Formed in 2000, Knoxville, Tennessee’s Straight Line Stitch is a 5-pc metalcore group with a long history. Boasting a 4 album 3 EP catalogue, the band has been pushing forward into the mainstream music environment, bent on becoming a force within the metal community. It hasn’t always been an easy trek (the group has had more than 10 members come and go during their tenure), but the most recent lineup is arguably the tightest, most driven they’ve seen to date.

Alexis Brown’s half scream/half sung vocals coupled with the riff driven, breakdown rich writing make Straight Line Stitch a good representation of modern metal’s evolving demographic and increasing pop sensibility. Their latest release, “The Fight Of Our Lives,” is a well-produced, texturally rich dose of emotive, powerful tracks that will have fans of modern metal and hot girl singers stage side in a split second.

Prior to their headlining gig at Montage Music Hall in Rochester, NY, I sat down with Alexis to discuss Straight Line Stitch’s influences, what it’s like to be a girl singing for a metal band, their tour, and upcoming plans for the future.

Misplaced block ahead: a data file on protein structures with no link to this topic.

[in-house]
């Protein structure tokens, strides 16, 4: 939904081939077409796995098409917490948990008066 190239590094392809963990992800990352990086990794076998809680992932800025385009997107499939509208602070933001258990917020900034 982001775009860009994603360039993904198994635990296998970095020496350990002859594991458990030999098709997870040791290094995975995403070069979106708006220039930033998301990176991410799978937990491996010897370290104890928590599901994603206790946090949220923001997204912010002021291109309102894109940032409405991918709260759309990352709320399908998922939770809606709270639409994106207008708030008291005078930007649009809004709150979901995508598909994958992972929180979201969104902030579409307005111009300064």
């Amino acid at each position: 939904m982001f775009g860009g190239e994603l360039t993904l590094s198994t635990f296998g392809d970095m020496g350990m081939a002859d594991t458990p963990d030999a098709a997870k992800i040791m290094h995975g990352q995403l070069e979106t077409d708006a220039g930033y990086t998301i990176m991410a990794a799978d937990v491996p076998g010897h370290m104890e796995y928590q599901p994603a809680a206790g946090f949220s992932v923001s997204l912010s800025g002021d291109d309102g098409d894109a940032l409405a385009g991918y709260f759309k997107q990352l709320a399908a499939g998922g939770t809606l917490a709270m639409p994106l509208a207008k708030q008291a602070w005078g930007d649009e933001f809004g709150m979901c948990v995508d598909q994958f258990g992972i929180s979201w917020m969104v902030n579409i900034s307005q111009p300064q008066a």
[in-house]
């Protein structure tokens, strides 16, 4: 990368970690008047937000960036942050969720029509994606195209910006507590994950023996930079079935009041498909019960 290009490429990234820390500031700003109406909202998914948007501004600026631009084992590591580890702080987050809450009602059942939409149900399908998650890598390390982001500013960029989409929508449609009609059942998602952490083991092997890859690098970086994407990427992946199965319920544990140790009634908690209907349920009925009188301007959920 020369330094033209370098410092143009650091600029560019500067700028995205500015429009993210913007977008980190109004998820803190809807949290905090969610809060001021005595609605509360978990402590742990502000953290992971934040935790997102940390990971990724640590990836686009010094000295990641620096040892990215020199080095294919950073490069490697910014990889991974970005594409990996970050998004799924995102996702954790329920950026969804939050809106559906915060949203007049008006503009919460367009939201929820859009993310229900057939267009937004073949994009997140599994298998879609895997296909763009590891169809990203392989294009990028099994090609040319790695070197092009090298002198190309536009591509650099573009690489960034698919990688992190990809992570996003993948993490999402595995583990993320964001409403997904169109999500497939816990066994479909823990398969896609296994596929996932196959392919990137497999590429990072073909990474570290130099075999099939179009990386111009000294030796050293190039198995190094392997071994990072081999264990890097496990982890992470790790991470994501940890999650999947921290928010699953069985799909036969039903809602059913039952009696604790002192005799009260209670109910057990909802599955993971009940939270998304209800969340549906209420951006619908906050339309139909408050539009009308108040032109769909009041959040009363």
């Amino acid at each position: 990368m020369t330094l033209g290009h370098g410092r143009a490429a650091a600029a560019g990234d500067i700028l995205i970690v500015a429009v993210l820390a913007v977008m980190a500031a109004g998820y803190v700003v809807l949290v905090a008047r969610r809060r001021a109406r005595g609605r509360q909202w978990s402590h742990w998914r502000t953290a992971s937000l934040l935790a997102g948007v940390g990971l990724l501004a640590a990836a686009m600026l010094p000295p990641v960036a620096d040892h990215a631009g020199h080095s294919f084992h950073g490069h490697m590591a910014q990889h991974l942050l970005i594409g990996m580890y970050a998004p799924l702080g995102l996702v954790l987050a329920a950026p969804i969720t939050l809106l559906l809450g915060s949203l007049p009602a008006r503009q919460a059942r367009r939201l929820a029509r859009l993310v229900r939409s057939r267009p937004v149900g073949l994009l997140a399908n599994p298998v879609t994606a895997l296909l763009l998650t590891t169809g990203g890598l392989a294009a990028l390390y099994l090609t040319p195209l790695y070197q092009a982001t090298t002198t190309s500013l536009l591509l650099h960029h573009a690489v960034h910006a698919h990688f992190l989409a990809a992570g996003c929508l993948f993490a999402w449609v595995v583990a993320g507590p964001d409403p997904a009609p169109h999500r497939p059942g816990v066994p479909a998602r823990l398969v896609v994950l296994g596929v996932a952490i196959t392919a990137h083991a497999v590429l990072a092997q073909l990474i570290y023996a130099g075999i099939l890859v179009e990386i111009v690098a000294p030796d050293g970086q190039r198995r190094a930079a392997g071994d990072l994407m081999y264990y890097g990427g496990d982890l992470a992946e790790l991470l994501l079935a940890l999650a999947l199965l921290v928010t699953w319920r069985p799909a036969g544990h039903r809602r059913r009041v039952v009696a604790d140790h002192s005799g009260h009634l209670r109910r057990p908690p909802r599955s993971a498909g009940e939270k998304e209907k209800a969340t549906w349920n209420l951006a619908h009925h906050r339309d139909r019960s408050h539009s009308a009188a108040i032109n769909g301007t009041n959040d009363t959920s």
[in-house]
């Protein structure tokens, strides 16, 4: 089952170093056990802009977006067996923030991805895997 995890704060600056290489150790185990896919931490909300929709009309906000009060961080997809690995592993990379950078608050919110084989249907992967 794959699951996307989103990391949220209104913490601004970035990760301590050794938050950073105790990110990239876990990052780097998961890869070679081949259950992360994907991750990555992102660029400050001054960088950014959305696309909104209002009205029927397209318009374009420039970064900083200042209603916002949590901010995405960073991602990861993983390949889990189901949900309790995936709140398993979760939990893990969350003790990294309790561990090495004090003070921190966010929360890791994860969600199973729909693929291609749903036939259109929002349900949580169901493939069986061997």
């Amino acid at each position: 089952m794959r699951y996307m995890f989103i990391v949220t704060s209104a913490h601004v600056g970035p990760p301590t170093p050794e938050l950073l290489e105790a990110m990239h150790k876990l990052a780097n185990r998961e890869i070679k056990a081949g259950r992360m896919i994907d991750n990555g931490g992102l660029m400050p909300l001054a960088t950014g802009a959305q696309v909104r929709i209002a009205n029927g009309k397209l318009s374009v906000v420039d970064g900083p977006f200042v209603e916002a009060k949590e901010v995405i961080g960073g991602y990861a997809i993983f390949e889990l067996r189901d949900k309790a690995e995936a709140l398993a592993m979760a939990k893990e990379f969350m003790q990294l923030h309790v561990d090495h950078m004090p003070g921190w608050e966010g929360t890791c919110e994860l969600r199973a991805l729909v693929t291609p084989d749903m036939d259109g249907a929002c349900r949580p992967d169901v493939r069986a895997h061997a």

Interview:

G- Thanks for taking the time to speak with LIVE HIGH FIVE today! If you could, please introduce the members in the group… Who is everyone, what do they play, and how did everyone meet?

AB- Thank you so much for doing this interview with me!

G- My pleasure.

AB- There’s me, Alexis Brown, and I am the singer. Chris Hawkins is on guitar, Ian Shoe on Drums, Jason White on Bass, and Kris Norris filling in for us right now. That’s the current lineup in a nutshell.

G- Dig it. And how did this current incarnation meet, because the band has been around for a while.

AB- Yes. Your introduction was so great… It’s like all of the stuff that I’ve forgotten. It’s such a long list of everything! Ian and Chris were in a band together called “Ark” and they were out of Knoxville, Tn. I went to see them play one night and I just thought they were amazing. They didn’t have a vocalist… It was just instrumental. I thought their musicianship was great.

To rewind a bit, our drummer Ian was in SLS a long time ago, and he just rejoined.

G- Well, 12 years is a very strong testament to your dedication. What I want to know is…  I really dig the name of the group… Sounds like someone needed emergency surgery really quick. Where did you come up with it?

AB- Funny story! Before my time, before I even joined SLS, I was in the band for a while, and I would get interviews and people would ask me where the name came from, and I felt so dumb for the longest time cuz I was like ‘I have no idea.’ I was just like ‘It sounds cool.’